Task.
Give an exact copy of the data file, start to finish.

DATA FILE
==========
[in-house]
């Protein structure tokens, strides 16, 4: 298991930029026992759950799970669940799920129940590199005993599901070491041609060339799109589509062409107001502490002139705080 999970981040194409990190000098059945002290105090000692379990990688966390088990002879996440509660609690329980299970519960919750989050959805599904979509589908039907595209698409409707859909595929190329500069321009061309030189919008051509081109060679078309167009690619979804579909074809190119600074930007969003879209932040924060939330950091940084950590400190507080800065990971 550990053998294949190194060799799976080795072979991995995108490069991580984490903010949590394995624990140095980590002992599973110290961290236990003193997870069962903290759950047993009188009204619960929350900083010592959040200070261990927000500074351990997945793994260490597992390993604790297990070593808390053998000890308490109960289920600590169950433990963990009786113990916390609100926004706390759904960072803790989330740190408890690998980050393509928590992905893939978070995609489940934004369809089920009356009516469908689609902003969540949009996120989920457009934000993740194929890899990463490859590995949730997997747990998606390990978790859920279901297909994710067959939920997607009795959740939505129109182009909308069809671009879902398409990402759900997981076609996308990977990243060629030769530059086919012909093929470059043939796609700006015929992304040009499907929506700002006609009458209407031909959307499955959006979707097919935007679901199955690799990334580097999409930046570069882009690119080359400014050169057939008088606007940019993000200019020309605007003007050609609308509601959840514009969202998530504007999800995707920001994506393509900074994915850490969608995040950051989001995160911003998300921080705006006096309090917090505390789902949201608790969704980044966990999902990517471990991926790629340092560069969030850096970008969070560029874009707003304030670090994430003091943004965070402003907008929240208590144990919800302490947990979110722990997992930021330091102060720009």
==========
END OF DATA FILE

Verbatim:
[in-house]
């Protein structure tokens, strides 16, 4: 298991930029026992759950799970669940799920129940590199005993599901070491041609060339799109589509062409107001502490002139705080 999970981040194409990190000098059945002290105090000692379990990688966390088990002879996440509660609690329980299970519960919750989050959805599904979509589908039907595209698409409707859909595929190329500069321009061309030189919008051509081109060679078309167009690619979804579909074809190119600074930007969003879209932040924060939330950091940084950590400190507080800065990971 550990053998294949190194060799799976080795072979991995995108490069991580984490903010949590394995624990140095980590002992599973110290961290236990003193997870069962903290759950047993009188009204619960929350900083010592959040200070261990927000500074351990997945793994260490597992390993604790297990070593808390053998000890308490109960289920600590169950433990963990009786113990916390609100926004706390759904960072803790989330740190408890690998980050393509928590992905893939978070995609489940934004369809089920009356009516469908689609902003969540949009996120989920457009934000993740194929890899990463490859590995949730997997747990998606390990978790859920279901297909994710067959939920997607009795959740939505129109182009909308069809671009879902398409990402759900997981076609996308990977990243060629030769530059086919012909093929470059043939796609700006015929992304040009499907929506700002006609009458209407031909959307499955959006979707097919935007679901199955690799990334580097999409930046570069882009690119080359400014050169057939008088606007940019993000200019020309605007003007050609609308509601959840514009969202998530504007999800995707920001994506393509900074994915850490969608995040950051989001995160911003998300921080705006006096309090917090505390789902949201608790969704980044966990999902990517471990991926790629340092560069969030850096970008969070560029874009707003304030670090994430003091943004965070402003907008929240208590144990919800302490947990979110722990997992930021330091102060720009």